This article was published in Ceylon Today on June 25, 2021.
the criminal/ media/political nexus – Gordon Brown
Rees at the time of the murder.
Andy Coulson was the editor of the News of the World from 2003 until 2007. Coulson got on well with David Cameron (who became leader of the Conservative Party in 2005) and his former Bullingdon Club buddy George Osborne (who became Chancellor of the Exchequer when Cameron became prime minister in 2010) despite publishing stories about them taking drugs. A PR man had said that one of Coulson’s most useful attributes was his ability to “screw you over and make you feel good about it”.
When current prime minister, Boris Johnson, was running for mayor of London in 2007, Coulson helped with the campaign but still wrote about Johnson: “for a posh bloke who went to Eton, he has an uncanny popular touch. He also has an uncanny habit of cheating on his wife.” Coulson cheated on his own wife with Rebekah Wade (now Brooks) when she was his editor at the News of the World.
Coulson resigned the editorship following the conviction of one of the News of the World’s reporters for phone-hacking. Despite this, David Cameron saw fit to give Coulson a £140,000 a year job as his communications director. Coulson did eventually lose that job when he was sent to prison. In June 2014 at the Old Bailey, Coulson was found guilty of a charge of conspiracy to intercept voicemails (phone-hacking). One of the phones hacked was that of Milly Dowler, the thirteen-year-old girl who was brutally raped and murdered by Levi Bellfield. Coulson was sentenced on 4 July 2014 to 18 months in prison. He only served five months.
Brooks was born Rebekah Wade. She married actor Ross Kemp (who played the thuggish Grant Mitchell in the teledrama EastEnders) in June 2002 in Las Vegas, while she was editor of The Sun.
Brooks has something in common with our beloved CBK (former president of Sri Lanka, Chandrika Bandaranaike Kumuratunga) – in her entry in Who’s Who, she claimed, to much amusement, that she had studied at the Sorbonne in Paris. Brooks joined the News of the World in 1989 as a secretary. She became a features writer and then deputy editor. In 2000, she became the UK’s youngest editor. She prepared for an interview with James Hewitt, a lover of Princess Diana, by bugging his hotel room. She oversaw the News of the World’s campaign of “naming and shaming” suspected sex offenders launched in the wake of the murder of Sarah Payne. As part of the campaign the phone of Sarah’s mother was hacked. The campaign was described as “grossly irresponsible” journalism by the Chief Constable of Gloucestershire, Tony Butler (whom I met on many occasions at the Home Office on a first-name basis).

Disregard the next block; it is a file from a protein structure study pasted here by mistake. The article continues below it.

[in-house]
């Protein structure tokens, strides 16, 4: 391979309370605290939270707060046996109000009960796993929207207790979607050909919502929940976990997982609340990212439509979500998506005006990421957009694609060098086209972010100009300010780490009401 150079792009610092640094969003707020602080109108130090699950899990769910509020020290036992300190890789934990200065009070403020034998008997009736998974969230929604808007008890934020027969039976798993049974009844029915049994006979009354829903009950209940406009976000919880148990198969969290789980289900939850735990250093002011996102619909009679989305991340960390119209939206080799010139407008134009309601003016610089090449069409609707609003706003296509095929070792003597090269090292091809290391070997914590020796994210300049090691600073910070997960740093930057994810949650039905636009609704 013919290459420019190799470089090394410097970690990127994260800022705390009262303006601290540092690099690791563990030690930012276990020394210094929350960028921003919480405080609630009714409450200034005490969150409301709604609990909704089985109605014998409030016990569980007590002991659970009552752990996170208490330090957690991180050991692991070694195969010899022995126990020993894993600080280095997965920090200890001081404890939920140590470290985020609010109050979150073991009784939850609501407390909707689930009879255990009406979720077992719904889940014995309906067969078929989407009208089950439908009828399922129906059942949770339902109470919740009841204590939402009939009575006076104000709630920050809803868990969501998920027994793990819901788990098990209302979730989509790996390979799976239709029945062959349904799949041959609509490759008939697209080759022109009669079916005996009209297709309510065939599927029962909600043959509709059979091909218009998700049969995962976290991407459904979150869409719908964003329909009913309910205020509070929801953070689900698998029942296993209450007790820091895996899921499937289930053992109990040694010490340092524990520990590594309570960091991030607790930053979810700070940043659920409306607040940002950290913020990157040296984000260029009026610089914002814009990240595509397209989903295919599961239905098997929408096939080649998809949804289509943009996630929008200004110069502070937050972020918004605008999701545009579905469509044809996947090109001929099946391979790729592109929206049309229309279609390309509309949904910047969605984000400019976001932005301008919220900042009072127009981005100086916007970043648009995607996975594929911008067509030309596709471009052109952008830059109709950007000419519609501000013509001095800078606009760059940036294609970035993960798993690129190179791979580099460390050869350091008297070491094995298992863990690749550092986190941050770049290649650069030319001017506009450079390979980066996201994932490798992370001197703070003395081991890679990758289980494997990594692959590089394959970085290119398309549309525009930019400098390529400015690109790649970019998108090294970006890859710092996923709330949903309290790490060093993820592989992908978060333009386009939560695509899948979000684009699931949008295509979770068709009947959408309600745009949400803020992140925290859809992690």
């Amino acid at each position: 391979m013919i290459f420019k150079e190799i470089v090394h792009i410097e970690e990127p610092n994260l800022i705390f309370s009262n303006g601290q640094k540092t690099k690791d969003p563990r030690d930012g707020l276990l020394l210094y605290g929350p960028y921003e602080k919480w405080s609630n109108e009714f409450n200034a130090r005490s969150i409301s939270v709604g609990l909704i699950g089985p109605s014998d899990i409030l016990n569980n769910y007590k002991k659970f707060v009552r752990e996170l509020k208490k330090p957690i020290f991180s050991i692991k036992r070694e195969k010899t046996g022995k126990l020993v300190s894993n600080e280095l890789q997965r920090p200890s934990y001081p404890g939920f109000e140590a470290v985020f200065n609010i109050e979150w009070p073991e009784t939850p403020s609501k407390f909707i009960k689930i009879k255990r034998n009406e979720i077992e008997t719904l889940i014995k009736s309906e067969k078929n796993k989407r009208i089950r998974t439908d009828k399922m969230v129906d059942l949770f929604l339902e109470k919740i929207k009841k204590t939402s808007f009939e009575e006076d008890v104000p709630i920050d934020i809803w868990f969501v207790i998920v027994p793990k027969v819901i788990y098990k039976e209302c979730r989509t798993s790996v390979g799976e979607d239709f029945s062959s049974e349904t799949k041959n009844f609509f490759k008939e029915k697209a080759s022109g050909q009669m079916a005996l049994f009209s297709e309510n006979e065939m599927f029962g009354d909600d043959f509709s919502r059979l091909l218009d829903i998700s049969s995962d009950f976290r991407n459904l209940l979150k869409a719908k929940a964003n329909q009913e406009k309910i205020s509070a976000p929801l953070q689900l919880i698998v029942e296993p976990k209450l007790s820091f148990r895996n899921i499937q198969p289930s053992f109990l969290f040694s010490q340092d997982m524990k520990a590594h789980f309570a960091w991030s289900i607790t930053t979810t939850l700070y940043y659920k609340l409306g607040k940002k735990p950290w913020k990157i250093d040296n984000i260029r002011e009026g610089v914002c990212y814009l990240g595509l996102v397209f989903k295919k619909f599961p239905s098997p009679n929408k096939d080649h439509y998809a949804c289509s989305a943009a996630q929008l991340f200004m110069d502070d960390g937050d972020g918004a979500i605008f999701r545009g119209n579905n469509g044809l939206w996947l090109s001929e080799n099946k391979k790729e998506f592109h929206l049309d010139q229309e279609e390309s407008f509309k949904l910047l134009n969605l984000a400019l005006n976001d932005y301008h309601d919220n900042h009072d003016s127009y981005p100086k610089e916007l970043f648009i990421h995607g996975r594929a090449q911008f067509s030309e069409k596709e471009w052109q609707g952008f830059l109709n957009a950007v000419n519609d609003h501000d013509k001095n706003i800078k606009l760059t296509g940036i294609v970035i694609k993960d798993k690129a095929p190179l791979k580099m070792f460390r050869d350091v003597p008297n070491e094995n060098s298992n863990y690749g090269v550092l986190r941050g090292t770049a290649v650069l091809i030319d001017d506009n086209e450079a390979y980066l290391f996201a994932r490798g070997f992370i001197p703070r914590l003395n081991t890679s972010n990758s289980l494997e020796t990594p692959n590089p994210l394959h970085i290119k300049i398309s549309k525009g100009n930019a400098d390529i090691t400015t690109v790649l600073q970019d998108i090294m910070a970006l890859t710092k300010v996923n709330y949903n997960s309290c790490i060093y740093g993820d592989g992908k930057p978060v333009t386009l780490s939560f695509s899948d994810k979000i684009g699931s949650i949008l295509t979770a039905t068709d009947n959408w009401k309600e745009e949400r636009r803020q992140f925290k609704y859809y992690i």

In March 2003, Rebekah Brooks, then editor of The Sun, and Andy Coulson, editor of News of the World testified together before the Commons media select committee. Brooks responded to a question about payments to the police saying that the organization paid the police for information in the past. Asked if she would do so again in the future, her answer was pre-empted by Coulson who stated that, if there is a clear public interest, they would continue with that practice. It was pointed out to Coulson that it was always illegal to pay police officers, regardless of public interest.
In September 2015, Brooks was confirmed as CEO of News UK, the renamed News International, re-establishing the working relationship with News Corp founder and chairman Rupert Murdoch. Brooks and Murdoch’s daughter, Elizabeth, were frequent guests at David Cameron’s Chipping Norton home.
By 2002, British newspapers were making frequent use of an organised trade in confidential personal information acquired by Illegal means. The tabloid press routinely used information illicitly gained from hacking private voicemail accounts on mobile phones and hacking computers.
Employees of the News of the World were accused of engaging in phone hacking, police bribery, and exercising improper influence in the pursuit of stories. It seems likely that reporters were engaging in illegal activities as long ago as 1987, when Daniel Morgan was killed, even though mobile phones as we know them did not exist then. (Morgan did have a car phone.) Between 1999 and 2003, several reporters were convicted for crimes including drug distribution, the theft of drugs, child pornography, planting evidence, corruption, and perverting the course of justice.
During the fourth investigation into Daniel Morgan’s death, the senior investigating officer, David Cook, told Rebekah Brooks, that he and his family were under surveillance by News of the World journalists.
Cook has been described as the only policeman the Morgan family trusted and has been described as a scapegoat by many commentators on the Morgan case, but the DMIP report is harshly critical of his actions and say they have information which makes a strong case for him being prosecuted.
According to the Guardian, two executives at the News of the World set up a business registered at Southern Investigations’ address. Former senior Met officers were given jobs writing columns in Murdoch’s papers. Lord Stevens, the former Met commissioner, went on to write for the News of the World after his retirement in 2005.